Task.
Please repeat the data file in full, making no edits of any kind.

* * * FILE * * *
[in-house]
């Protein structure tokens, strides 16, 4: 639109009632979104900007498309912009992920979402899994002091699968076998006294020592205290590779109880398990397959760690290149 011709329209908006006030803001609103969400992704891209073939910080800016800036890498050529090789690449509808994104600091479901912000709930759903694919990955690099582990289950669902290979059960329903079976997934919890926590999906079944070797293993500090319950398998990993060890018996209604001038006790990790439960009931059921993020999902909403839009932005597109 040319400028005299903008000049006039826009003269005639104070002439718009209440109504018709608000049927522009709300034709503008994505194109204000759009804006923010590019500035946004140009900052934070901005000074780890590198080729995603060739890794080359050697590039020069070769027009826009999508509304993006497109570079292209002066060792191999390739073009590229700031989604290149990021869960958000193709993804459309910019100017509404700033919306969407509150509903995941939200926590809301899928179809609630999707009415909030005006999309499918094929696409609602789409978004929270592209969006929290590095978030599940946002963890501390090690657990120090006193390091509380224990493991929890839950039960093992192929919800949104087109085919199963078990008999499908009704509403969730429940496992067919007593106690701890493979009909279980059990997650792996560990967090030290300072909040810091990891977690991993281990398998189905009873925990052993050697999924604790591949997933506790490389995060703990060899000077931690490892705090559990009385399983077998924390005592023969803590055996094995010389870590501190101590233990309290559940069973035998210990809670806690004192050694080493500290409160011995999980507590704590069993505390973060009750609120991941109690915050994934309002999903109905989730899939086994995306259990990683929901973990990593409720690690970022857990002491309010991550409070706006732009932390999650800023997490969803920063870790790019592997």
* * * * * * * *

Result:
[in-house]
């Protein structure tokens, strides 16, 4: 639109009632979104900007498309912009992920979402899994002091699968076998006294020592205290590779109880398990397959760690290149 011709329209908006006030803001609103969400992704891209073939910080800016800036890498050529090789690449509808994104600091479901912000709930759903694919990955690099582990289950669902290979059960329903079976997934919890926590999906079944070797293993500090319950398998990993060890018996209604001038006790990790439960009931059921993020999902909403839009932005597109 040319400028005299903008000049006039826009003269005639104070002439718009209440109504018709608000049927522009709300034709503008994505194109204000759009804006923010590019500035946004140009900052934070901005000074780890590198080729995603060739890794080359050697590039020069070769027009826009999508509304993006497109570079292209002066060792191999390739073009590229700031989604290149990021869960958000193709993804459309910019100017509404700033919306969407509150509903995941939200926590809301899928179809609630999707009415909030005006999309499918094929696409609602789409978004929270592209969006929290590095978030599940946002963890501390090690657990120090006193390091509380224990493991929890839950039960093992192929919800949104087109085919199963078990008999499908009704509403969730429940496992067919007593106690701890493979009909279980059990997650792996560990967090030290300072909040810091990891977690991993281990398998189905009873925990052993050697999924604790591949997933506790490389995060703990060899000077931690490892705090559990009385399983077998924390005592023969803590055996094995010389870590501190101590233990309290559940069973035998210990809670806690004192050694080493500290409160011995999980507590704590069993505390973060009750609120991941109690915050994934309002999903109905989730899939086994995306259990990683929901973990990593409720690690970022857990002491309010991550409070706006732009932390999650800023997490969803920063870790790019592997």